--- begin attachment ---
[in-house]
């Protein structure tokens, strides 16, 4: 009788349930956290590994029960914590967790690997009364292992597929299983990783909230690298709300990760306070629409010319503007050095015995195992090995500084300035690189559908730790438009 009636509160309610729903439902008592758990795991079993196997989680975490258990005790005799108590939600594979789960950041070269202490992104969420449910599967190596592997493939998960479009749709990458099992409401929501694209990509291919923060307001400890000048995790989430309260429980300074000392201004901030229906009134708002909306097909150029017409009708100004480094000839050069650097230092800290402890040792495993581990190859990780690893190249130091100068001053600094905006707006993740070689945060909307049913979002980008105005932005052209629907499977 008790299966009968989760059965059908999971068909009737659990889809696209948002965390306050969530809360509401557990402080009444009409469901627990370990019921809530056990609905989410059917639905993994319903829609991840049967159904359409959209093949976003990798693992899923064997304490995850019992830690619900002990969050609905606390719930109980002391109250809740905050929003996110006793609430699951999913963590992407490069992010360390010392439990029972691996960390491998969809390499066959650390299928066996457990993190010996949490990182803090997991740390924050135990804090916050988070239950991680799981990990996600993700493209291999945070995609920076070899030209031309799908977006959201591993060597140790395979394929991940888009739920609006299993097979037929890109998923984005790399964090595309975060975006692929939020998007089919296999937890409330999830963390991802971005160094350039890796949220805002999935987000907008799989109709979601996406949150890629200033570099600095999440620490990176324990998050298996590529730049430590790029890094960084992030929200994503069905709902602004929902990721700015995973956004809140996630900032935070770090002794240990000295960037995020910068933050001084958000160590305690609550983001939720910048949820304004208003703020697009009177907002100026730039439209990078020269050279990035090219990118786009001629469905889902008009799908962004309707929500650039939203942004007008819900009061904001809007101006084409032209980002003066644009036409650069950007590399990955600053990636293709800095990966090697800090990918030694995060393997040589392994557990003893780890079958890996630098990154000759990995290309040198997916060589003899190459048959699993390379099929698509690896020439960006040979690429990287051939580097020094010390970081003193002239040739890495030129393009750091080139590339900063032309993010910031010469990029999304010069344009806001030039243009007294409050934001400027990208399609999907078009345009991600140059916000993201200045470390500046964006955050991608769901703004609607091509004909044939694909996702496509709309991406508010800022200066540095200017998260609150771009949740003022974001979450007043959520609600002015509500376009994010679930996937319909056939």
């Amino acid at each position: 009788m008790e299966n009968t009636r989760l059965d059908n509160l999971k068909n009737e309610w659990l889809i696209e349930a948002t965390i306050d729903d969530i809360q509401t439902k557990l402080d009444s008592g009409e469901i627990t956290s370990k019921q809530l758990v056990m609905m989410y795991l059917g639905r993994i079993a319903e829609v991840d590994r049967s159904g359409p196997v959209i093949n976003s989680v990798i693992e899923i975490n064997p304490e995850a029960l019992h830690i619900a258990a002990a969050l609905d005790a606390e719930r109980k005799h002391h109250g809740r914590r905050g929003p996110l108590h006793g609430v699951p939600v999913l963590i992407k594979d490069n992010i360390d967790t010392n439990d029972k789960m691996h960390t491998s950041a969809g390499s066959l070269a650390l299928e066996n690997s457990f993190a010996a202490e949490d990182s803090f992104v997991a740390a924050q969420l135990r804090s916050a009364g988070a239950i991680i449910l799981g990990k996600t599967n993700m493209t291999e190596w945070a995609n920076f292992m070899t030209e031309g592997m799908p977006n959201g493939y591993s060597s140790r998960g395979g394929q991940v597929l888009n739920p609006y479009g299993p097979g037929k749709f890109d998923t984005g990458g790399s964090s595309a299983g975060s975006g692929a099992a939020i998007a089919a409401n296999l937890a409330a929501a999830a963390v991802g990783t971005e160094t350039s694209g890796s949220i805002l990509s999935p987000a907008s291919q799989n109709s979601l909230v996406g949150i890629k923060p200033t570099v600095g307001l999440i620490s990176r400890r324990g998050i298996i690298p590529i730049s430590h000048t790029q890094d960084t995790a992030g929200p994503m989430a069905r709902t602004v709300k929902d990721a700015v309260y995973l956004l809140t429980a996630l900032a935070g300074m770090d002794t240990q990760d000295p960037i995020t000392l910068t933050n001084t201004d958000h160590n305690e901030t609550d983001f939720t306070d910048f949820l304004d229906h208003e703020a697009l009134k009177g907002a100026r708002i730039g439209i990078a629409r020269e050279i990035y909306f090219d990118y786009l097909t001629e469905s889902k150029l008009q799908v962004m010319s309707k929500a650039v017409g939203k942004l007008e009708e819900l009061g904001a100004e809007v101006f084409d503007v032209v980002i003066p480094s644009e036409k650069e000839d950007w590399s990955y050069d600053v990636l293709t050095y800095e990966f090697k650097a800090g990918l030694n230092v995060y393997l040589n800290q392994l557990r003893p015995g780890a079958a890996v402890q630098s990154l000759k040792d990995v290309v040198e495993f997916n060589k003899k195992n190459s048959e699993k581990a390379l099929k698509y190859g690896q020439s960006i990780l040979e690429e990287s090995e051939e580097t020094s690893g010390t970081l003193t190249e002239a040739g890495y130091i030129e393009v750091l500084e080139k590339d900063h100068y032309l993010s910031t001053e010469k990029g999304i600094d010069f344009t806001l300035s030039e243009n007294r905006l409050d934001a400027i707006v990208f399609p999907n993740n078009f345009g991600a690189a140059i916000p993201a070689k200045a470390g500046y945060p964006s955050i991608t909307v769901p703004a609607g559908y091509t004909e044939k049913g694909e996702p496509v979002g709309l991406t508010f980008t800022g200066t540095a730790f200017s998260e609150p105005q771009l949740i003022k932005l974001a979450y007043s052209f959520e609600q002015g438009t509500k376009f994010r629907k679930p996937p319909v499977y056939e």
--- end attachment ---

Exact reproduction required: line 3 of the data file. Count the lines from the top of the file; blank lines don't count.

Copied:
């Amino acid at each position: 009788m008790e299966n009968t009636r989760l059965d059908n509160l999971k068909n009737e309610w659990l889809i696209e349930a948002t965390i306050d729903d969530i809360q509401t439902k557990l402080d009444s008592g009409e469901i627990t956290s370990k019921q809530l758990v056990m609905m989410y795991l059917g639905r993994i079993a319903e829609v991840d590994r049967s159904g359409p196997v959209i093949n976003s989680v990798i693992e899923i975490n064997p304490e995850a029960l019992h830690i619900a258990a002990a969050l609905d005790a606390e719930r109980k005799h002391h109250g809740r914590r905050g929003p996110l108590h006793g609430v699951p939600v999913l963590i992407k594979d490069n992010i360390d967790t010392n439990d029972k789960m691996h960390t491998s950041a969809g390499s066959l070269a650390l299928e066996n690997s457990f993190a010996a202490e949490d990182s803090f992104v997991a740390a924050q969420l135990r804090s916050a009364g988070a239950i991680i449910l799981g990990k996600t599967n993700m493209t291999e190596w945070a995609n920076f292992m070899t030209e031309g592997m799908p977006n959201g493939y591993s060597s140790r998960g395979g394929q991940v597929l888009n739920p609006y479009g299993p097979g037929k749709f890109d998923t984005g990458g790399s964090s595309a299983g975060s975006g692929a099992a939020i998007a089919a409401n296999l937890a409330a929501a999830a963390v991802g990783t971005e160094t350039s694209g890796s949220i805002l990509s999935p987000a907008s291919q799989n109709s979601l909230v996406g949150i890629k923060p200033t570099v600095g307001l999440i620490s990176r400890r324990g998050i298996i690298p590529i730049s430590h000048t790029q890094d960084t995790a992030g929200p994503m989430a069905r709902t602004v709300k929902d990721a700015v309260y995973l956004l809140t429980a996630l900032a935070g300074m770090d002794t240990q990760d000295p960037i995020t000392l910068t933050n001084t201004d958000h160590n305690e901030t609550d983001f939720t306070d910048f949820l304004d229906h208003e703020a697009l009134k009177g907002a100026r708002i730039g439209i990078a629409r020269e050279i990035y909306f090219d990118y786009l097909t001629e469905s889902k150029l008009q799908v962004m010319s309707k929500a650039v017409g939203k942004l007008e009708e819900l009061g904001a100004e809007v101006f084409d503007v032209v980002i003066p480094s644009e036409k650069e000839d950007w590399s990955y050069d600053v990636l293709t050095y800095e990966f090697k650097a800090g990918l030694n230092v995060y393997l040589n800290q392994l557990r003893p015995g780890a079958a890996v402890q630098s990154l000759k040792d990995v290309v040198e495993f997916n060589k003899k195992n190459s048959e699993k581990a390379l099929k698509y190859g690896q020439s960006i990780l040979e690429e990287s090995e051939e580097t020094s690893g010390t970081l003193t190249e002239a040739g890495y130091i030129e393009v750091l500084e080139k590339d900063h100068y032309l993010s910031t001053e010469k990029g999304i600094d010069f344009t806001l300035s030039e243009n007294r905006l409050d934001a400027i707006v990208f399609p999907n993740n078009f345009g991600a690189a140059i916000p993201a070689k200045a470390g500046y945060p964006s955050i991608t909307v769901p703004a609607g559908y091509t004909e044939k049913g694909e996702p496509v979002g709309l991406t508010f980008t800022g200066t540095a730790f200017s998260e609150p105005q771009l949740i003022k932005l974001a979450y007043s052209f959520e609600q002015g438009t509500k376009f994010r629907k679930p996937p319909v499977y056939e």